November 21, 1922: Rebecca Latimer Felton becomes the first female United States Senator. The Honorable Senator Thomas E. Watson from Georgia died and his seat was vacant. The governor of Georgia wished to run for the vacated seat. Thomas W. Hardwick had voted against the 19th Amendment (women’s suffrage) and needed to placate the newly minted women voters. He nominated Rebecca Felton to take the vacated seat, knowing that there would be no sessions before the elections. Instead, Walter F. George won the elections and graciously permitted Ms Felton to take the oath of office for one day before assuming his seat.

Rebecca Latimer was a writer, teacher, and activist. She was a graduate of Madison Female College in 1852. She was a reformer concerned with agriculture, women’s suffrage, temperance, and segregation. She married William Harrell Felton, a Methodist minister and politician. She served as his secretary when he served in the US House of Representatives from 1875-1881 and the Georgia House of Representatives from 1886-1892. She was 87-years-old when she served in the Senate for a day, the oldest freshman Senator. She was the first woman and the only woman from Georgia.

In 2011, there are 17 women serving in the Senate with a total of 38 women having seats since Ms Felton first took office. The next woman to grace the Senate was Hattie Wyatt Caraway who was a Senator from 1931-1945. Twenty-five of the women in the Senate have been elected rather than appointed. The longest term for a woman was Margaret Chase Smith’s 24 years from 1949-1973. There have been 13 Republican and 25 Democrat female Senators.

The Senate is one of two chambers of the bicameral US Congress. There are two members from each state serving six-year terms. The elections are staggered so that one-third of the body is elected every two years. The Vice President of the US is the President of the Senate. He sits in only on important debates and only votes on issues to break a tie. To be a Senator, one must be at least 30 years old, have been a US citizen for at least nine years, and reside in the state from which one is running.

“When the women of the country come in and sit with you, though there may be but very few in the next few years, I pledge you that you will get ability, you will get integrity of purpose, you will get exalted patriotism, and you will get unstinted usefulness.” – Rebecca Latimer Felton in Address to the Senate

“If you are going to sin, sin against God, not the bureaucracy. God will forgive you but the bureaucracy won’t.” – Admiral Hyman G. Rickover

“It is not who governs, but what government is entitled to do, that is the essential problem.” – Charles G. Bragg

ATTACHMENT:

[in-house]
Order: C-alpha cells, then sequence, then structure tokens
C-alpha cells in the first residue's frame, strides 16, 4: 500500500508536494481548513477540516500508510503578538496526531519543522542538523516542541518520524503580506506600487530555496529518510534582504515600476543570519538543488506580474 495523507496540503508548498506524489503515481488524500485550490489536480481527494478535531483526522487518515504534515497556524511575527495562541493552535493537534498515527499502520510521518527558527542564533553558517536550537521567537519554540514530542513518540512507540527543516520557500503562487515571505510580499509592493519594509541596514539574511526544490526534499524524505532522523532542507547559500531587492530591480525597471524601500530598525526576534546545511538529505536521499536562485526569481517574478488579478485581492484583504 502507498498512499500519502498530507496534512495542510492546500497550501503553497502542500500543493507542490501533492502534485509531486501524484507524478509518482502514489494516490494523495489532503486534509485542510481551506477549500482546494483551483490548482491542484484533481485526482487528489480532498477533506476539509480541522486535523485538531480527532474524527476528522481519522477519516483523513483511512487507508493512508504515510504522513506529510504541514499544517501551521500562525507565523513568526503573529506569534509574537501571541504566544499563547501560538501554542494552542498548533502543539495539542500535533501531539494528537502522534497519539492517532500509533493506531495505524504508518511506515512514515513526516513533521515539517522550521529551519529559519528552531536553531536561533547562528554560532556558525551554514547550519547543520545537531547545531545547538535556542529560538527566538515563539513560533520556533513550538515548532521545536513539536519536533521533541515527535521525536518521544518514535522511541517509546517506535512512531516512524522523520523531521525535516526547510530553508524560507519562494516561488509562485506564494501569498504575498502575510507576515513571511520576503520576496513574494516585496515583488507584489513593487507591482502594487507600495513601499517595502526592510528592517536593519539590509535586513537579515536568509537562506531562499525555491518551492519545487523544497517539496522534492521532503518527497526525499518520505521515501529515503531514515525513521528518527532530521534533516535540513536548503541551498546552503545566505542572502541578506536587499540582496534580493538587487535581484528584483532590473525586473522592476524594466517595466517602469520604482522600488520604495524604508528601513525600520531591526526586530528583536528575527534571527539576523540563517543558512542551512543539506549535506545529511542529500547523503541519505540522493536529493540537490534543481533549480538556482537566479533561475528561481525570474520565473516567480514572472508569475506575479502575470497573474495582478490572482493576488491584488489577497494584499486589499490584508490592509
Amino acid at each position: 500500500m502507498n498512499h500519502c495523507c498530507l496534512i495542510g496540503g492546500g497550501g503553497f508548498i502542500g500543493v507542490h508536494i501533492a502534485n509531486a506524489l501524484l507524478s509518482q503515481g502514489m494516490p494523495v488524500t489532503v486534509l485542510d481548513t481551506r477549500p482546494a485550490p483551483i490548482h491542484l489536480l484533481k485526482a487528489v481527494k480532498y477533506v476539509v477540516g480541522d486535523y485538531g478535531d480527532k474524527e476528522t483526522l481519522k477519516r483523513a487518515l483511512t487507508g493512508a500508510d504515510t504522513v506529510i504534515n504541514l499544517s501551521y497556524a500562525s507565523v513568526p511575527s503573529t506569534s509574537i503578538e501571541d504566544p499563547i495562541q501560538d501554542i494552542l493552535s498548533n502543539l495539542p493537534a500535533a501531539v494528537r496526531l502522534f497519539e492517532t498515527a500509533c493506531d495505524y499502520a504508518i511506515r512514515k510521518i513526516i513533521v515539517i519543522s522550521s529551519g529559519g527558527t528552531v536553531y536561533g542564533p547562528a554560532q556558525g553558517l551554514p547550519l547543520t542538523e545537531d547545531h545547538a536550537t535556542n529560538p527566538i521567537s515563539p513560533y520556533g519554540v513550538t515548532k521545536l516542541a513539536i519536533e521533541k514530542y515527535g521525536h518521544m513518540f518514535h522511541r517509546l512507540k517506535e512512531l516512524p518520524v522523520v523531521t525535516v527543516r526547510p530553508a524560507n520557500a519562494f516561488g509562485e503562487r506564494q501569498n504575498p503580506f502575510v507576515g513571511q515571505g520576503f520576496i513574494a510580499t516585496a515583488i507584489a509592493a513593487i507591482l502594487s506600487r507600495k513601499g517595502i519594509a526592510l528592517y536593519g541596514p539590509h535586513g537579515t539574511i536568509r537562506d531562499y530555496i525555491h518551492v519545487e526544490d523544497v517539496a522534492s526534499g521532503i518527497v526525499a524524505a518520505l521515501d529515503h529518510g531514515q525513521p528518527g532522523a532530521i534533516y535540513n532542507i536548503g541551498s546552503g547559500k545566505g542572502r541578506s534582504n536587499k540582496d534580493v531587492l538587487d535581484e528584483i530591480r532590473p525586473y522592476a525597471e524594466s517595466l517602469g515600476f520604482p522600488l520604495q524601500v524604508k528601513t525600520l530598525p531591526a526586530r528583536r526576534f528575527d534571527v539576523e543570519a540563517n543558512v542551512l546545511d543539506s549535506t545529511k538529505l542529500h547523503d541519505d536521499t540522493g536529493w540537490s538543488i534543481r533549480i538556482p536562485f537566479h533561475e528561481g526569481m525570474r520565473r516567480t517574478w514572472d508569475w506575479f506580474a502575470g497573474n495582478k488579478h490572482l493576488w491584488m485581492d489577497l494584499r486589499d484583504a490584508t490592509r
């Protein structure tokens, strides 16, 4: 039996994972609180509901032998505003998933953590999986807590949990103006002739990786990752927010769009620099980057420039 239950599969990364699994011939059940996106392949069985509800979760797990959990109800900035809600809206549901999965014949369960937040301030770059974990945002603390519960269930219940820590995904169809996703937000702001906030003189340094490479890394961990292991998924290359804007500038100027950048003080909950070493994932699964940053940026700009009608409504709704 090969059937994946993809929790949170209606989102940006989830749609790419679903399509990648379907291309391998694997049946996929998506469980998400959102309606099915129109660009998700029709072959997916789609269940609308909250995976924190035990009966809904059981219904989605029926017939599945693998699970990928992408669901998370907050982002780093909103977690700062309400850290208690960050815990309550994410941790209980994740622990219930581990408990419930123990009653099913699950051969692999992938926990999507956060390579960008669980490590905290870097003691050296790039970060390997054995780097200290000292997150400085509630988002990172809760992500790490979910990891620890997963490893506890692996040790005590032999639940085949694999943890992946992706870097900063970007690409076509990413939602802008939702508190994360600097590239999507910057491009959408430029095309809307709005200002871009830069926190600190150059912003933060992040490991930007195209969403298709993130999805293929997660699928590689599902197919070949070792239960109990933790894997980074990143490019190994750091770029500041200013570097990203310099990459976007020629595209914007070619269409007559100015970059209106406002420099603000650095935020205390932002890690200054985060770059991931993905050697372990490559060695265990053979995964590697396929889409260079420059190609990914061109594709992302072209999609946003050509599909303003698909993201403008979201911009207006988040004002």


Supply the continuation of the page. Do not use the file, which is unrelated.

“What we anticipate seldom occurs, what we least expected generally happens.” – Benjamin Disraeli

Also on this day:
Missing Link – In 1953, the Piltdown Man was declared a hoax.
North, to Alaska – In 1942, the Alaskan Highway’s completion was celebrated.

Missing Link

Posted in History by patriciahysell on November 21, 2010

Piltdown Man rendering

November 21, 1953: A skull fragment, portion of jawbone, and a few teeth that had been discovered in 1912-15 are declared to be a hoax. Throughout the last half of the 19th century there were many discoveries of ancient bones that spoke to the history of the evolution of mankind. The Origin of Species was also published by Charles Darwin.

Many discoveries were made in continental Europe and Asia, but nothing was found in England until 1912. At that time, Charles Dawson found the above mentioned bones and brought them to the attention of the Geological Society of London in December. Arthur Smith Woodward went to the Piltdown quarries in Sussex, England along with Dawson and discovered even more bone fragments. The finds were called Piltdown Man due to the location of the site. The skull fragments were similar to man but much smaller while the jaw and teeth were indistinguishable from modern chimpanzees. Even at the time, there was some doubt as to the efficacy of the find.

Woodward and Martin A. C. Hinton, both officials in museums, found parts of bone at digs conducted with Dawson. The “missing link” between man and monkey was called Eoanthropus dawsoni for Dawson. Piltdown Man was memorialized in 1938 with a marker erected at the site. Dawson claimed to find Piltdown II at a site a couple of miles from the original, but no details remain and the site was never quite found.

Who was the perpetrator of the hoax? Why do this? It is theorized that it may have been a practical joke that spun out of control. Was Dawson working alone? Did Woodward, Hinton, and Pierre Teilhard de Chardin [who also found a tooth at the first site] know what they were doing? Were the grounds salted or did these men plan the hoax? Even Sir Arthur Conan Doyle is named as a possible perpetrator. We don’t know who or why, but it is the perfect working of science after all. Even though at the beginning the “truth” was in error or misrepresented, due to diligent testing, study, and improved technologies, the hoax was eventually brought to light.

“It’s a hoax. Somebody got this started and it has gone all over the place.” – Gary Gibson

“Most people are genuinely wanting to see their work published in the best way possible. Very few people are trying to hoax the system, but you have to be aware of those who are.” – Vicky Taylor

“The testing confirmed it was a hoax.” – Michael Potter

“Under a forehead roughly comparable to that of Javanese and Piltdown man are visible a pair of tiny pig eyes, lit up alternately by greed and concupiscence.” – S. J. Perelman

Also on this day, in 1942 the opening of the Alaska Highway was celebrated at Soldier Station.